Airlines have found a way to take the edge off the stress of flying and make a few extra bucks along the way: fancy new cocktails, craft beers and elegant wines.
The drinks advertised in the back of in-flight magazines — or on sleek seatback touchscreens — are starting to resemble those at the hottest nightclubs.
• Virgin America offers “Grandma’s Coffee,” an iced cappuccino with Jack Daniels whiskey for $9. Its beer selection includes San Francisco-based 21st Amendment and Black Star from Whitefish, Mont. Both cost $7. A Bud Light is $6.
• US Airways has partnered with mixer company Stirrings to sell mojitos and cosmos for $8 each.
• Delta offers the “Sky Breeze,” which is vodka, Fresca and a splash of cranberry-apple juice over ice for $7. It also sells small batch bourbon from Woodford Reserve for $7.
Other airlines create drinks to get travelers into the mindset of their destination. United sells a “Trader Vic’s Mai Tai” for $9 on flights to and from Hawaii.
“It’s simply a matter of finding a way to get people to spend money,” says Henry Harteveldt, a travel industry analyst with Hudson Crossing. “They see people spending $12, $14, $15 or more for fancy martinis, cosmopolitans or other beverages on the ground.”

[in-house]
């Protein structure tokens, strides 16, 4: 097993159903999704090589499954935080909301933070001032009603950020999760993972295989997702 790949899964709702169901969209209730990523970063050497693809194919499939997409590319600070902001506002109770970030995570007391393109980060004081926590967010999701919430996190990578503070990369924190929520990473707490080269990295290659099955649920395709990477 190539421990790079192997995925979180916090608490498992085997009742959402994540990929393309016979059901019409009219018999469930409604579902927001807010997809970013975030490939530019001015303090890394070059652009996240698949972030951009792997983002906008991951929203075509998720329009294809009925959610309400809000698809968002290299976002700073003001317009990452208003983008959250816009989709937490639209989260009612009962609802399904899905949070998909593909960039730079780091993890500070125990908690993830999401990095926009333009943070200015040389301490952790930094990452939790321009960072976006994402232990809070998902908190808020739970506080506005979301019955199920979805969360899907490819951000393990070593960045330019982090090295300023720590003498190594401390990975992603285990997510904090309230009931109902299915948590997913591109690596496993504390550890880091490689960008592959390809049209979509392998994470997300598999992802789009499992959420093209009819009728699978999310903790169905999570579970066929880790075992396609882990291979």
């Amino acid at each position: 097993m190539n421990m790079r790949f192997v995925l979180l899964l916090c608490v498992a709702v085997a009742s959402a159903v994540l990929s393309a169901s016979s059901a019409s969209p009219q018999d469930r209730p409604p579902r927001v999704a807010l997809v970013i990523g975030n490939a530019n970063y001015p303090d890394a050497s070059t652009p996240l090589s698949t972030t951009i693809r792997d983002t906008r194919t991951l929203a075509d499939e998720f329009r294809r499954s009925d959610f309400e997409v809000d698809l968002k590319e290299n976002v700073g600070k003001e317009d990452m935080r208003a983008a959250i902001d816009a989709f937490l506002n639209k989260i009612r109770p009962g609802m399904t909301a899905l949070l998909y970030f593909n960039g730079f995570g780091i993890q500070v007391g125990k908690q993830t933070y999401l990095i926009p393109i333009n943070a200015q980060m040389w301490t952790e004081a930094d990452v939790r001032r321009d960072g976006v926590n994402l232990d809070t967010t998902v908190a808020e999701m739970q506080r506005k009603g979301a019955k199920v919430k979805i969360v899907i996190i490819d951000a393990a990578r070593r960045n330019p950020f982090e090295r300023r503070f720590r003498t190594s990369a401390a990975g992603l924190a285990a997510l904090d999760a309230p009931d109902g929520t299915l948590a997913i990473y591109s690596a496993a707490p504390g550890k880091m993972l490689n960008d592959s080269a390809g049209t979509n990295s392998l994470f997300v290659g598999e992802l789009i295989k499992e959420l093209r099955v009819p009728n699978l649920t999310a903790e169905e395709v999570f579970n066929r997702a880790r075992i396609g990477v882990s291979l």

Flying isn’t what it used to be. Long lines, ever-changing security rules and limited overhead bin space have all made traveling much more stressful. It’s no wonder many passengers look for a little escape.
Airlines — which created much of this anxiety — are happy to oblige.
“We wanted to do stuff to surprise people, be a little more different and have fun,” says Megan Mosier Ireland, who helps design Delta’s drink offerings.
Want to buy a drink for that lovely lady across the aisle? Virgin America will soon launch “send a drink.” . Passengers can use the plane’s seatback entertainment system to order for their neighbors.
The specialty drinks are part of a larger push to get passengers to pay for a little in-flight luxury. Fliers can now pay for more legroom, Internet access or even shorter security lines. Those perks and others — along with baggage fees — now account for nearly 7 percent of U.S. airlines’ revenue. That’s up from just 2 percent five years ago.